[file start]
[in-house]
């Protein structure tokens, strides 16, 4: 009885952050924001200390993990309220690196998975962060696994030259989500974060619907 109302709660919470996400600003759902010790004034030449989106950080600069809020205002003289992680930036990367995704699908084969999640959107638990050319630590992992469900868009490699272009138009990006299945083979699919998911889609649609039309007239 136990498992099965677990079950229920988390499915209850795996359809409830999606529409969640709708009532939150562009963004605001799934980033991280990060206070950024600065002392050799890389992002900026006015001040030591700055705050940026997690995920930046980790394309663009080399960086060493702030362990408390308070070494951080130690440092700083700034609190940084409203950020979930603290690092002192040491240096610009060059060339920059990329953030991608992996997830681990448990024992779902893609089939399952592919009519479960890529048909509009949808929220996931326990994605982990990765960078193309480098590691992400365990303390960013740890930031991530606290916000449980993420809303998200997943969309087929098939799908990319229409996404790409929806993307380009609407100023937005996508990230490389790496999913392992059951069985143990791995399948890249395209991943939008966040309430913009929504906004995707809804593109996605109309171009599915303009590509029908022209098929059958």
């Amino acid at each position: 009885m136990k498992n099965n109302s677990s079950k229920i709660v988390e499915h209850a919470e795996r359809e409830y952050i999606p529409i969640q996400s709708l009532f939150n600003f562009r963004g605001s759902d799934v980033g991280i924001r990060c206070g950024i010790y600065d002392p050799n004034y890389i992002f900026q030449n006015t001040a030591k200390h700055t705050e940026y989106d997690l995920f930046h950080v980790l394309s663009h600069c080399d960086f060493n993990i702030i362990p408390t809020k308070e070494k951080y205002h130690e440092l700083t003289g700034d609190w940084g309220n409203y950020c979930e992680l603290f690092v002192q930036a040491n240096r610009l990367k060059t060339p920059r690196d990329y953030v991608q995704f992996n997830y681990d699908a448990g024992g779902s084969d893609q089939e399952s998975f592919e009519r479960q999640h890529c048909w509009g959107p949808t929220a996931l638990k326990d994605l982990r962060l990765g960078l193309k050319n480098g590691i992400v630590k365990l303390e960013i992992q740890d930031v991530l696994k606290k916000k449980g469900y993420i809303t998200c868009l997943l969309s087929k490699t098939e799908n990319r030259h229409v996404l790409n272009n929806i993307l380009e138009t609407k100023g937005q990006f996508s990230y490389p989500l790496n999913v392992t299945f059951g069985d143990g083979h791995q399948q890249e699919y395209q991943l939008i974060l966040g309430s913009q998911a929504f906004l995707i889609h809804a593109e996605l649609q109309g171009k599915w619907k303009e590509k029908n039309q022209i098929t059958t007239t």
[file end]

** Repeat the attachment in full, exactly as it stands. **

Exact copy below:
[in-house]
């Protein structure tokens, strides 16, 4: 009885952050924001200390993990309220690196998975962060696994030259989500974060619907 109302709660919470996400600003759902010790004034030449989106950080600069809020205002003289992680930036990367995704699908084969999640959107638990050319630590992992469900868009490699272009138009990006299945083979699919998911889609649609039309007239 136990498992099965677990079950229920988390499915209850795996359809409830999606529409969640709708009532939150562009963004605001799934980033991280990060206070950024600065002392050799890389992002900026006015001040030591700055705050940026997690995920930046980790394309663009080399960086060493702030362990408390308070070494951080130690440092700083700034609190940084409203950020979930603290690092002192040491240096610009060059060339920059990329953030991608992996997830681990448990024992779902893609089939399952592919009519479960890529048909509009949808929220996931326990994605982990990765960078193309480098590691992400365990303390960013740890930031991530606290916000449980993420809303998200997943969309087929098939799908990319229409996404790409929806993307380009609407100023937005996508990230490389790496999913392992059951069985143990791995399948890249395209991943939008966040309430913009929504906004995707809804593109996605109309171009599915303009590509029908022209098929059958």
């Amino acid at each position: 009885m136990k498992n099965n109302s677990s079950k229920i709660v988390e499915h209850a919470e795996r359809e409830y952050i999606p529409i969640q996400s709708l009532f939150n600003f562009r963004g605001s759902d799934v980033g991280i924001r990060c206070g950024i010790y600065d002392p050799n004034y890389i992002f900026q030449n006015t001040a030591k200390h700055t705050e940026y989106d997690l995920f930046h950080v980790l394309s663009h600069c080399d960086f060493n993990i702030i362990p408390t809020k308070e070494k951080y205002h130690e440092l700083t003289g700034d609190w940084g309220n409203y950020c979930e992680l603290f690092v002192q930036a040491n240096r610009l990367k060059t060339p920059r690196d990329y953030v991608q995704f992996n997830y681990d699908a448990g024992g779902s084969d893609q089939e399952s998975f592919e009519r479960q999640h890529c048909w509009g959107p949808t929220a996931l638990k326990d994605l982990r962060l990765g960078l193309k050319n480098g590691i992400v630590k365990l303390e960013i992992q740890d930031v991530l696994k606290k916000k449980g469900y993420i809303t998200c868009l997943l969309s087929k490699t098939e799908n990319r030259h229409v996404l790409n272009n929806i993307l380009e138009t609407k100023g937005q990006f996508s990230y490389p989500l790496n999913v392992t299945f059951g069985d143990g083979h791995q399948q890249e699919y395209q991943l939008i974060l966040g309430s913009q998911a929504f906004l995707i889609h809804a593109e996605l649609q109309g171009k599915w619907k303009e590509k029908n039309q022209i098929t059958t007239t």